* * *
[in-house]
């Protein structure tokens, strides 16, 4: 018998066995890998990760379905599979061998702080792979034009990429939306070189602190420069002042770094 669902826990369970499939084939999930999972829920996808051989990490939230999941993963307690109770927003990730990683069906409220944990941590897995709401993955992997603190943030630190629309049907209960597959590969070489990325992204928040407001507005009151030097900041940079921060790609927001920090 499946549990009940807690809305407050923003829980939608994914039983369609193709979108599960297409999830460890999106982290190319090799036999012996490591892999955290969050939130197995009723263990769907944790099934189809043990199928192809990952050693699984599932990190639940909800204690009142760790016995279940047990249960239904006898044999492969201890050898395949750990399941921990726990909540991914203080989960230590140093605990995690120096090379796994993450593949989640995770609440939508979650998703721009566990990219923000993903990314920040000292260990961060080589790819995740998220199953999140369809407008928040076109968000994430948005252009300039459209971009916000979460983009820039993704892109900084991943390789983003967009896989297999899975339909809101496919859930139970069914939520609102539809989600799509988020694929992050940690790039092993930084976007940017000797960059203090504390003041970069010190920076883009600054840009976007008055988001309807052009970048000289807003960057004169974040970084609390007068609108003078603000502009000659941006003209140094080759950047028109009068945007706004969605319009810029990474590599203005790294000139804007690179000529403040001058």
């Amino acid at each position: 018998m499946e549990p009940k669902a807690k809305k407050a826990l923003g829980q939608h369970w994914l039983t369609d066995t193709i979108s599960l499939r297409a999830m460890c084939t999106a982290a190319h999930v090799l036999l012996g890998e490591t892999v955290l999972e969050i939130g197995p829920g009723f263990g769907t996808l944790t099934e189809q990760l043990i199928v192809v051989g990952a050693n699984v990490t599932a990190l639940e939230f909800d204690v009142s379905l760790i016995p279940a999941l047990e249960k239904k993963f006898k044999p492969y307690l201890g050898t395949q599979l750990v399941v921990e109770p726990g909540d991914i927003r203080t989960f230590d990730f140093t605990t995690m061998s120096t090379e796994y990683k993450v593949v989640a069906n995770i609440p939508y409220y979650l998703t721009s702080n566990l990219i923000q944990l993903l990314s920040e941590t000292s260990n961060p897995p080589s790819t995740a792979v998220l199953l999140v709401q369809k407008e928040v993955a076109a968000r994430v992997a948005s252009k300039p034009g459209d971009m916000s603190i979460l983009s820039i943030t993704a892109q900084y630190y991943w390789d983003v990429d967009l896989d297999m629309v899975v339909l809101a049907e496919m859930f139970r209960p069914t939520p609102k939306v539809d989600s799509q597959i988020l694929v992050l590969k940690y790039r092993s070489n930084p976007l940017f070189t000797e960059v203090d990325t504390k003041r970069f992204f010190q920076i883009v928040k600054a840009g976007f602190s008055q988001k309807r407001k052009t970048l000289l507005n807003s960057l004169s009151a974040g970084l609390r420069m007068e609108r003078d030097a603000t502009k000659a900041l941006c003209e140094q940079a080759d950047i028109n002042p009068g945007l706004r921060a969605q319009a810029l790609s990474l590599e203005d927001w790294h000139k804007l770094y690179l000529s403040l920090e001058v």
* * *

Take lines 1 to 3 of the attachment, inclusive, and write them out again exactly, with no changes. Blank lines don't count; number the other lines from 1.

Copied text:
[in-house]
């Protein structure tokens, strides 16, 4: 018998066995890998990760379905599979061998702080792979034009990429939306070189602190420069002042770094 669902826990369970499939084939999930999972829920996808051989990490939230999941993963307690109770927003990730990683069906409220944990941590897995709401993955992997603190943030630190629309049907209960597959590969070489990325992204928040407001507005009151030097900041940079921060790609927001920090 499946549990009940807690809305407050923003829980939608994914039983369609193709979108599960297409999830460890999106982290190319090799036999012996490591892999955290969050939130197995009723263990769907944790099934189809043990199928192809990952050693699984599932990190639940909800204690009142760790016995279940047990249960239904006898044999492969201890050898395949750990399941921990726990909540991914203080989960230590140093605990995690120096090379796994993450593949989640995770609440939508979650998703721009566990990219923000993903990314920040000292260990961060080589790819995740998220199953999140369809407008928040076109968000994430948005252009300039459209971009916000979460983009820039993704892109900084991943390789983003967009896989297999899975339909809101496919859930139970069914939520609102539809989600799509988020694929992050940690790039092993930084976007940017000797960059203090504390003041970069010190920076883009600054840009976007008055988001309807052009970048000289807003960057004169974040970084609390007068609108003078603000502009000659941006003209140094080759950047028109009068945007706004969605319009810029990474590599203005790294000139804007690179000529403040001058």
């Amino acid at each position: 018998m499946e549990p009940k669902a807690k809305k407050a826990l923003g829980q939608h369970w994914l039983t369609d066995t193709i979108s599960l499939r297409a999830m460890c084939t999106a982290a190319h999930v090799l036999l012996g890998e490591t892999v955290l999972e969050i939130g197995p829920g009723f263990g769907t996808l944790t099934e189809q990760l043990i199928v192809v051989g990952a050693n699984v990490t599932a990190l639940e939230f909800d204690v009142s379905l760790i016995p279940a999941l047990e249960k239904k993963f006898k044999p492969y307690l201890g050898t395949q599979l750990v399941v921990e109770p726990g909540d991914i927003r203080t989960f230590d990730f140093t605990t995690m061998s120096t090379e796994y990683k993450v593949v989640a069906n995770i609440p939508y409220y979650l998703t721009s702080n566990l990219i923000q944990l993903l990314s920040e941590t000292s260990n961060p897995p080589s790819t995740a792979v998220l199953l999140v709401q369809k407008e928040v993955a076109a968000r994430v992997a948005s252009k300039p034009g459209d971009m916000s603190i979460l983009s820039i943030t993704a892109q900084y630190y991943w390789d983003v990429d967009l896989d297999m629309v899975v339909l809101a049907e496919m859930f139970r209960p069914t939520p609102k939306v539809d989600s799509q597959i988020l694929v992050l590969k940690y790039r092993s070489n930084p976007l940017f070189t000797e960059v203090d990325t504390k003041r970069f992204f010190q920076i883009v928040k600054a840009g976007f602190s008055q988001k309807r407001k052009t970048l000289l507005n807003s960057l004169s009151a974040g970084l609390r420069m007068e609108r003078d030097a603000t502009k000659a900041l941006c003209e140094q940079a080759d950047i028109n002042p009068g945007l706004r921060a969605q319009a810029l790609s990474l590599e203005d927001w790294h000139k804007l770094y690179l000529s403040l920090e001058v």